Now, employees will be spread out through different time zones and countries as companies realize they have access to the top talent anywhere. Instead of hiring in New York, companies can now hire someone in Florida, Texas, or even from a different country.
This can be helpful for any company, especially ones that feel like they have exhausted all the talent in the immediate area of their office. However, now they can cast a wider net and find talented employees regardless of where they are.
Now that some candidates won’t have to worry about a commute, employees are moving to all sorts of new places. Rather than relocating based on a unique job opportunity, remote employees can move somewhere that suits their lifestyle.
This will cause an interesting shift in salary requirements based on location and have more employees spread out across the country, potentially even the globe.
4. Employees will continue to demand more of a work-life balance. 
While remote work can help increase a work-life balance for employees, it’s not enough.
During the COVID-19 pandemic, many people took it as a wake-up call to refocus on what was important to them. With many companies sending their workforces to work remotely, many people realized that they were able to sleep more without hour-long commutes.
Instead of a forced lunch break, many could get their laundry done. Many parents could now spend time with their children or focus on their hobbies now that they had a better work-life balance. 
Because of this, people started realizing that their company didn’t care about them as much as the employees wanted. Companies need to recognize that what makes employees happy is now focusing on personal growth rather than achievements at work. 
Employees are also looking for perks to help them balance their work and personal life stress. Many employees are also looking for companies that will promote initiatives on assisting employees’ mental health. 
Some initiatives to help with work-life balance include things like:
  • A generous PTO package
  • An encouraging culture when people do need time off
  • Ensuring that employees aren’t overloaded
  • Continuous check-ins with employees
5. Diversity will continue to be a focus.
Another factor fueling the Great Resignation is employees wanting a company that focuses on diversity. According to one survey, 75% of executives said they would leave their company to find a company with diversity initiatives. 
This will affect companies in a few different ways. Companies will have to focus on implementing diversity initiatives and practicing them to help retain employees.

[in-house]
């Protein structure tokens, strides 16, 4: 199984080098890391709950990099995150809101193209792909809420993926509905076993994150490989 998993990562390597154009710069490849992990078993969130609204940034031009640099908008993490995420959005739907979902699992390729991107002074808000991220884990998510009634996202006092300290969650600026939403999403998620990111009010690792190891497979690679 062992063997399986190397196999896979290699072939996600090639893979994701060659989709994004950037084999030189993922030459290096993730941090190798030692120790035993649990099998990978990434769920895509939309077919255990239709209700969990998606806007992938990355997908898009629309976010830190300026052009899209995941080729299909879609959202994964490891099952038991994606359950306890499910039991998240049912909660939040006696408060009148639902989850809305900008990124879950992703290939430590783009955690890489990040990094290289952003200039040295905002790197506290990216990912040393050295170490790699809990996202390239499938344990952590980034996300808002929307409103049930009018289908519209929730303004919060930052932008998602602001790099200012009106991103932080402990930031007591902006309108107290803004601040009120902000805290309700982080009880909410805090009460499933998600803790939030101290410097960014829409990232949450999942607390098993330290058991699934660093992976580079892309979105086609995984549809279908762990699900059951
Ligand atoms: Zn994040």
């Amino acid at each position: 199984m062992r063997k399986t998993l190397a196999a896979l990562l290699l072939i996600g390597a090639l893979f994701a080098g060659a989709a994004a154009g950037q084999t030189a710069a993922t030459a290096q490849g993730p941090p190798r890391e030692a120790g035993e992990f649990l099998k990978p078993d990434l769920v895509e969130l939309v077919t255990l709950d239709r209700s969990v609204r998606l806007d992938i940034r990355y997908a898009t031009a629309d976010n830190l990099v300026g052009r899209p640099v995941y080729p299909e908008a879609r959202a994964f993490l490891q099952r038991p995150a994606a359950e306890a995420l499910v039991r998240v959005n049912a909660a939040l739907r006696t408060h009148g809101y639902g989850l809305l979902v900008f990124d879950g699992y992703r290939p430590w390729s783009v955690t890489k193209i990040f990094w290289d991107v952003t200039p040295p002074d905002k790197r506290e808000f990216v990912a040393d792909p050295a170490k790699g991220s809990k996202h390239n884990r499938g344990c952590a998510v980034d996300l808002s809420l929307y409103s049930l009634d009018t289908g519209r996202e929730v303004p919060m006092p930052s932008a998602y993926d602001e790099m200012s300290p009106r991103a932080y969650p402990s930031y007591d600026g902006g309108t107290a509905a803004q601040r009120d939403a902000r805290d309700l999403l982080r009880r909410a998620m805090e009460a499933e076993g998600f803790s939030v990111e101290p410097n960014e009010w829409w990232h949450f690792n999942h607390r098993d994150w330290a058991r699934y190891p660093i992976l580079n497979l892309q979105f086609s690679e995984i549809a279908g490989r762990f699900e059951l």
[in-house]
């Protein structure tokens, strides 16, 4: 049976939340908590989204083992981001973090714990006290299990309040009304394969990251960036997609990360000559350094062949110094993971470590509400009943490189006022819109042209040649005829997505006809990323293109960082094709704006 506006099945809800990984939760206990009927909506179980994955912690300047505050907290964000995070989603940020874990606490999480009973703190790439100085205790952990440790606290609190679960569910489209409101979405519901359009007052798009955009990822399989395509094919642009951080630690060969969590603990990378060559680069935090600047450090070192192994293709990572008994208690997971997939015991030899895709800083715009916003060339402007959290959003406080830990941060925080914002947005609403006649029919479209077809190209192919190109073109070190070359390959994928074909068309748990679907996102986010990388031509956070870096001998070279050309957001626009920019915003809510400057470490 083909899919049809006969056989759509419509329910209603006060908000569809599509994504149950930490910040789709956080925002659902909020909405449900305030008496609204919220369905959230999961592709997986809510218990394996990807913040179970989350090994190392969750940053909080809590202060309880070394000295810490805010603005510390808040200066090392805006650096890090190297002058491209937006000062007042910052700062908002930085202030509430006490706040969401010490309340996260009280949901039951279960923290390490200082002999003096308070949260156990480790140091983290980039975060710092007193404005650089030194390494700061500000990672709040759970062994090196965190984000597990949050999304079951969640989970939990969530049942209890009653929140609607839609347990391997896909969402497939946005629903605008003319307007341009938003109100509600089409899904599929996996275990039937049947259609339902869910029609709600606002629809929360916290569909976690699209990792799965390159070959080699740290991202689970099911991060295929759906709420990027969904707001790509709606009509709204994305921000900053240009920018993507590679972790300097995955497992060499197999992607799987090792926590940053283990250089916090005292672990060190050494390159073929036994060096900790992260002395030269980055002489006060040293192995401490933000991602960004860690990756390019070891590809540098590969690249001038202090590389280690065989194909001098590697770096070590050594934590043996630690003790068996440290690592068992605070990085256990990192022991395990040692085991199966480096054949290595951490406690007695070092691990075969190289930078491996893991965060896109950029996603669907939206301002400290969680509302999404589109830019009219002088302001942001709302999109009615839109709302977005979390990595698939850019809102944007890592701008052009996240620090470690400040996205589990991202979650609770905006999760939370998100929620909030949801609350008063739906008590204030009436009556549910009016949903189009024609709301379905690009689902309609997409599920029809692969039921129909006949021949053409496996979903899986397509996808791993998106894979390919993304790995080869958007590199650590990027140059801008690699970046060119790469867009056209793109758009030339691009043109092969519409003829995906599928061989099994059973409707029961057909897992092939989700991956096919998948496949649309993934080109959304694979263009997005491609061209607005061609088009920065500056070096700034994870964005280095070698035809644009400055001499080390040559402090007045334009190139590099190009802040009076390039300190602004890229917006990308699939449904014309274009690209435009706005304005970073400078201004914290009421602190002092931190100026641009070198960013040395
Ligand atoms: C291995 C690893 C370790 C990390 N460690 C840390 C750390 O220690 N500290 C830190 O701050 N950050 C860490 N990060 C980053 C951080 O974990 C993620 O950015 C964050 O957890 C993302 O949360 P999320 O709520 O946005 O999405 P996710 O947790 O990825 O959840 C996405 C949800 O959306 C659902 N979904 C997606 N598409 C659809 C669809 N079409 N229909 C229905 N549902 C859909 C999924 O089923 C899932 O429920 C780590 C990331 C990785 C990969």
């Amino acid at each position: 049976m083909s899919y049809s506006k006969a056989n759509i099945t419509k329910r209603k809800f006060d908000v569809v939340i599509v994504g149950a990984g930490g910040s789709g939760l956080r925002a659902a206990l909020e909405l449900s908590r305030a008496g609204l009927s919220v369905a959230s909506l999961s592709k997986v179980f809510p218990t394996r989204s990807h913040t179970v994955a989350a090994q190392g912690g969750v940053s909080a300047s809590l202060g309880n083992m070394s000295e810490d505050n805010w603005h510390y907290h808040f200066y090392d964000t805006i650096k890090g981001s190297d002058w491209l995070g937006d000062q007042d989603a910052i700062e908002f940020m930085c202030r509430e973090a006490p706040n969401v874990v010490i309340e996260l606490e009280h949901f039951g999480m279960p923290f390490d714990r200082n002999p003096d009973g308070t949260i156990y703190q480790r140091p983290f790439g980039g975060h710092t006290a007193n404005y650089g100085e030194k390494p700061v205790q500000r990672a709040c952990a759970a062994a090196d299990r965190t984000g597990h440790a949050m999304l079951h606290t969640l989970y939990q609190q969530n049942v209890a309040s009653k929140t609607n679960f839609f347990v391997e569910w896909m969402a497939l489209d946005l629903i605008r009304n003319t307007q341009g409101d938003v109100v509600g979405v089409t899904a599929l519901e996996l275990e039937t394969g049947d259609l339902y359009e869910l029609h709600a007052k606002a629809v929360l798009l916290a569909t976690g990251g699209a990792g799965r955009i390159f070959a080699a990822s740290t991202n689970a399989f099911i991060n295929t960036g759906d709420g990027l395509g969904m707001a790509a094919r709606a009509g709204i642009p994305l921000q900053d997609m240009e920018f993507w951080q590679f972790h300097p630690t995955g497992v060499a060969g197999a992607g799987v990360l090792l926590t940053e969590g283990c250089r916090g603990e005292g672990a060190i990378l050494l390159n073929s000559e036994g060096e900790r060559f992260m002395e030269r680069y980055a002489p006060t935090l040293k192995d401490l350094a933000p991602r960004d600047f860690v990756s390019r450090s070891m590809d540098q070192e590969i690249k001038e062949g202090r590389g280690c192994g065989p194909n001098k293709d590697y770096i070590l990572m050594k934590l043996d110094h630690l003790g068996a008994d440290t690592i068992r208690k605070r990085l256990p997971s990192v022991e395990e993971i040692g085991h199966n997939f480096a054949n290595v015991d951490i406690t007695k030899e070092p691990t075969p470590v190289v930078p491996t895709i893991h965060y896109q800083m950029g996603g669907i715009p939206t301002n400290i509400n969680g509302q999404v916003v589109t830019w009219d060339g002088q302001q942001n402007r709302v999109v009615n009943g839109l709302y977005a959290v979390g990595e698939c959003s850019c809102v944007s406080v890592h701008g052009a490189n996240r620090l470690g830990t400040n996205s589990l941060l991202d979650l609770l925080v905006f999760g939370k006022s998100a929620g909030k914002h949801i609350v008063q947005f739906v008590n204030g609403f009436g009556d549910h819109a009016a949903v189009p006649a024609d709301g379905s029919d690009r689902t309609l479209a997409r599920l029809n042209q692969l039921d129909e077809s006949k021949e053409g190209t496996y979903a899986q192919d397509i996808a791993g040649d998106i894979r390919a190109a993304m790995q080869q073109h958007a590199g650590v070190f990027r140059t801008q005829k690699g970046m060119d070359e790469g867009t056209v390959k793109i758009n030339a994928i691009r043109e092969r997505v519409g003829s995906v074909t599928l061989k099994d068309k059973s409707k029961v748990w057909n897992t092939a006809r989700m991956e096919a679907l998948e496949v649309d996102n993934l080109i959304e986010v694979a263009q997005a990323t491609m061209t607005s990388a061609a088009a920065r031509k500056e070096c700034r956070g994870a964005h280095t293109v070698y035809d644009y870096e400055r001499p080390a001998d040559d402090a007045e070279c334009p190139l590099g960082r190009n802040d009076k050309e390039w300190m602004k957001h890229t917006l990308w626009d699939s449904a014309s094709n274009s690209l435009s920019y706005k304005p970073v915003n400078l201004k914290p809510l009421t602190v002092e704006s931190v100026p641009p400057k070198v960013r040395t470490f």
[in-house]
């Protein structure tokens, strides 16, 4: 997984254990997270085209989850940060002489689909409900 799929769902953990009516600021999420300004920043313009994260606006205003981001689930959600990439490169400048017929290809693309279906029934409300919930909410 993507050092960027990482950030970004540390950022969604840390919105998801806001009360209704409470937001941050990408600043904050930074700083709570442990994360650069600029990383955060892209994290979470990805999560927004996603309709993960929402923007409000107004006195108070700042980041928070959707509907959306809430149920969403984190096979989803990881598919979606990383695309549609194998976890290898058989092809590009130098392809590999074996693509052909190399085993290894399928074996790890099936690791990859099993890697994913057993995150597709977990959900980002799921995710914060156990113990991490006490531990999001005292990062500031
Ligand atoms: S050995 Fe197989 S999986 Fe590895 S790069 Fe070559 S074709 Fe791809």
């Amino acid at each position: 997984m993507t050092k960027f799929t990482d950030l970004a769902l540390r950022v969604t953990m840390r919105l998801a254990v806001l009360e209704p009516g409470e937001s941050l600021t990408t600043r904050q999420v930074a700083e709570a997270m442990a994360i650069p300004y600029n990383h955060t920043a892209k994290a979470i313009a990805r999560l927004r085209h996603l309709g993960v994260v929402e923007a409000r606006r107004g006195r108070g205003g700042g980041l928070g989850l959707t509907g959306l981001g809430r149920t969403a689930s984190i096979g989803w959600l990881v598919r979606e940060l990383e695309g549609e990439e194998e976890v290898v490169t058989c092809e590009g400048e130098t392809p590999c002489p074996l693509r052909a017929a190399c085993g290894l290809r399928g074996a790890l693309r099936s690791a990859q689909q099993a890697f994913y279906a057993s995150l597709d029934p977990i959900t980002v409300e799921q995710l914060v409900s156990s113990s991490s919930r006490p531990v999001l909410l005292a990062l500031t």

However, recruiters will also be responsible for hiring a diverse range of talent to have a truly diverse workforce. Recruiters will do this using new tools that will help remove bias and easily find a wide range of candidates.
Having a remote workforce could also help recruiters and companies diversify their workforce. In 2022, making DEI a priority across all levels of your business will be one factor that separates you from the rest of your competition. 
6. Building a community at work will take on new forms. 
With one in four American employees working remotely, the way employees connect at work will take on new forms. 
Scheduled coffee dates will take the place of casual water cooler talk. Instead of walking over to a coworker’s desk and asking for an update, we’ll be scheduling calls. Instead of having someone sit at your desk and lean over to see your screen, we’ll be asking, “Can everyone see my screen?”
Companies will have to find creative ways to maintain a company culture and engage their employees while also giving them the flexibility to have that good work-life balance. 
With many companies switching to a remote workforce in 2019 due to COVID-19, there are close to two years’ worth of college graduates who have never worked in a traditional office setting. As more companies work remotely, more people from the younger generation will only know remote work as the new normal. Because of this, many businesses and managers will have to find ways to mentor their young employees.
Without seeing each other in the office, there will need to be ways to ensure that employees are still learning and training because 94% of employees are willing to stay if they’re getting training and learning something new.